by Noah SmithIndia has more than a sixth of the world’s population. It’s also still a poor country. So what happens there is incredibly important for the welfare of the human race.
For a long time, good things were happening in India. Cautious pro-business reforms in 1980s were followed by the dismantling of much of the country’s overbearing regulatory state in the 1990s and 2000s. At the end of a long boom, India was five times richer per capita than in 1980.
Although the gains tended to go to a small slice of the population, India managed to make great strides against extreme poverty; it’s no longer the country with the largest number of very poor people (that dubious distinction now goes to Nigeria). Development has meant food, shelter and sanitation for hundreds of millions of Indians.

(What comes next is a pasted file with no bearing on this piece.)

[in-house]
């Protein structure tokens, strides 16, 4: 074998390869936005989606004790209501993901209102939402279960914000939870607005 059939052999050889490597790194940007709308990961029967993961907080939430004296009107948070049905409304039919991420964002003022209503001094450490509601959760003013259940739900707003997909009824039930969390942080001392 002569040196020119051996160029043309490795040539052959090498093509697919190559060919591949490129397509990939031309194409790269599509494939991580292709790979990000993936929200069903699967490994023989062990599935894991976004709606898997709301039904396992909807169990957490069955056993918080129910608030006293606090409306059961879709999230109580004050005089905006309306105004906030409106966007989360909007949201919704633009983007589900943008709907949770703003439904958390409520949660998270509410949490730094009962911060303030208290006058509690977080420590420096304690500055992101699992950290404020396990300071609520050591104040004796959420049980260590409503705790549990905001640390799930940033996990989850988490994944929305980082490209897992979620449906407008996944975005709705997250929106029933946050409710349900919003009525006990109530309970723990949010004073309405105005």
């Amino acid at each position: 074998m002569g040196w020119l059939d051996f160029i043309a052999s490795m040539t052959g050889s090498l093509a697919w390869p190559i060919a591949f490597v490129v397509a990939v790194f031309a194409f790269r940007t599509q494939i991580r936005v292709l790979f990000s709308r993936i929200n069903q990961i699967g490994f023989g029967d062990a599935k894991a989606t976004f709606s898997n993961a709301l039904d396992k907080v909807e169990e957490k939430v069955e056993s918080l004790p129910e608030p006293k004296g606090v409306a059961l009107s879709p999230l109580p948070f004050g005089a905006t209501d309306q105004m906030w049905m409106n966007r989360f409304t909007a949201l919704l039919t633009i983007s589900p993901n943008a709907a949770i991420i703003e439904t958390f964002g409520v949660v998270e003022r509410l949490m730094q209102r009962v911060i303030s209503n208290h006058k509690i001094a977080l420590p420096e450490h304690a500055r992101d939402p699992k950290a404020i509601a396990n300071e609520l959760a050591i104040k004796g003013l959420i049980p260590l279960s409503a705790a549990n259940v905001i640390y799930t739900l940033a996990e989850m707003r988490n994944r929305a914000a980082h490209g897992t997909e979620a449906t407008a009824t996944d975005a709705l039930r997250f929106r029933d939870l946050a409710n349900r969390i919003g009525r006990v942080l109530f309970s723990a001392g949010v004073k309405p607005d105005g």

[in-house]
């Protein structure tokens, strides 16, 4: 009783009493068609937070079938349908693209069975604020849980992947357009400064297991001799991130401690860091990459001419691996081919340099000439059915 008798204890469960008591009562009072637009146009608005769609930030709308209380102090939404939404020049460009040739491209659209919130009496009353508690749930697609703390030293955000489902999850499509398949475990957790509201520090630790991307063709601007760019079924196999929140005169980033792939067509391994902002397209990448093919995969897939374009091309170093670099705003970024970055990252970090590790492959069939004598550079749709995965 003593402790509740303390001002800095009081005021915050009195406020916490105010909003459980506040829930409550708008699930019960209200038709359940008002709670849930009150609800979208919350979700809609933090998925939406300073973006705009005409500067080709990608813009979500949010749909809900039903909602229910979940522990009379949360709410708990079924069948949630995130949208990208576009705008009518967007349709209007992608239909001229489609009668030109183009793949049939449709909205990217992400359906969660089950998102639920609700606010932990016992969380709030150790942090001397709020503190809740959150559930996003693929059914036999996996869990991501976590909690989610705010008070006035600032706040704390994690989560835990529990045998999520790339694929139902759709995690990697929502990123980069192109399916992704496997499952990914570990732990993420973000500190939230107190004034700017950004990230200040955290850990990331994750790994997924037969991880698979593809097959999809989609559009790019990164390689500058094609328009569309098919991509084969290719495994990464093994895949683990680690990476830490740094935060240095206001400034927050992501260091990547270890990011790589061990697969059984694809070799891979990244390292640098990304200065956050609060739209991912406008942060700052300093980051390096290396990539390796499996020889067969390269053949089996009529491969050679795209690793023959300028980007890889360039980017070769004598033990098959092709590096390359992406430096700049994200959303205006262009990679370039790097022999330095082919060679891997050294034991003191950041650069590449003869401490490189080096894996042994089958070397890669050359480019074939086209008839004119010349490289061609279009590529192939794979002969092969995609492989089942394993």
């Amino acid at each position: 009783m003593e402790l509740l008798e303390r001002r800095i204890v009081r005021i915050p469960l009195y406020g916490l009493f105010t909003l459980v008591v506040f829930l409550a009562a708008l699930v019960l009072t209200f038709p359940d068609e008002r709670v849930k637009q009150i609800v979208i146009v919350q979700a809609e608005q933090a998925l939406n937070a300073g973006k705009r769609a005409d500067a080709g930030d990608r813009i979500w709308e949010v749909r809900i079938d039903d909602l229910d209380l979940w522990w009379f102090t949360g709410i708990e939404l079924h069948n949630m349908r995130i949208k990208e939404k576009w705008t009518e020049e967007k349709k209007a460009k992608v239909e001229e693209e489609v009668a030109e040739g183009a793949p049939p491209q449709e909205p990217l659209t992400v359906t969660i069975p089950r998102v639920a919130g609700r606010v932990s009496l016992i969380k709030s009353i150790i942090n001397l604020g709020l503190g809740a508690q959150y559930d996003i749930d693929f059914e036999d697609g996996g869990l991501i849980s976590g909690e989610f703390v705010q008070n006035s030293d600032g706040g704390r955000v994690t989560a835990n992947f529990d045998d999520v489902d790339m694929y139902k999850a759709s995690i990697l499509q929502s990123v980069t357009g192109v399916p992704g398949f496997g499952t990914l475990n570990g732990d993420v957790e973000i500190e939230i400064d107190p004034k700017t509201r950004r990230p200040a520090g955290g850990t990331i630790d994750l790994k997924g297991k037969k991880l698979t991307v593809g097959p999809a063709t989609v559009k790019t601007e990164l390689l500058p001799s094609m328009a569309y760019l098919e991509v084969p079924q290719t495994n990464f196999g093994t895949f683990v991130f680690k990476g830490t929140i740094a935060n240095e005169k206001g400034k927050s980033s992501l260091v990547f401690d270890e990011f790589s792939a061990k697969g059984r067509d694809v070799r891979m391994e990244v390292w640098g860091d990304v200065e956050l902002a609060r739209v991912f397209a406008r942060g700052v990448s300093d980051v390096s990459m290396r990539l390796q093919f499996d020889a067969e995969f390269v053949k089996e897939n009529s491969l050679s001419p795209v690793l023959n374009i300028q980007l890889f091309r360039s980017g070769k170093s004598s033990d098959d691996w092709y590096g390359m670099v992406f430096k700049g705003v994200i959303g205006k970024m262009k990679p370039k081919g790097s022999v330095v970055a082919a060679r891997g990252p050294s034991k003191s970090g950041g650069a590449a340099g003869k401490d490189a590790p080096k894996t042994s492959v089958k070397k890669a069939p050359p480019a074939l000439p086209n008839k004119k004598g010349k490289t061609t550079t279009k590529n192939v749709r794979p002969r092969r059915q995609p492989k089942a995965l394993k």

But this good news is now old news. The country has entered a major economic slowdown.
BloombergA Sharp Slowdown
The growth number probably understates the magnitude of the slump. Industrial production has actually shrunk in recent months, as has the production of capital goods. Electricity generation has also slowed by more than gross domestic product growth.
A series of interest-rate cuts has failed to stop the decline. India already has real interest rates of negative 2.2%, lower than other developing Asian countries, suggesting that monetary policy isn’t going to be the answer. The government of Prime Minister Narendra Modi has also been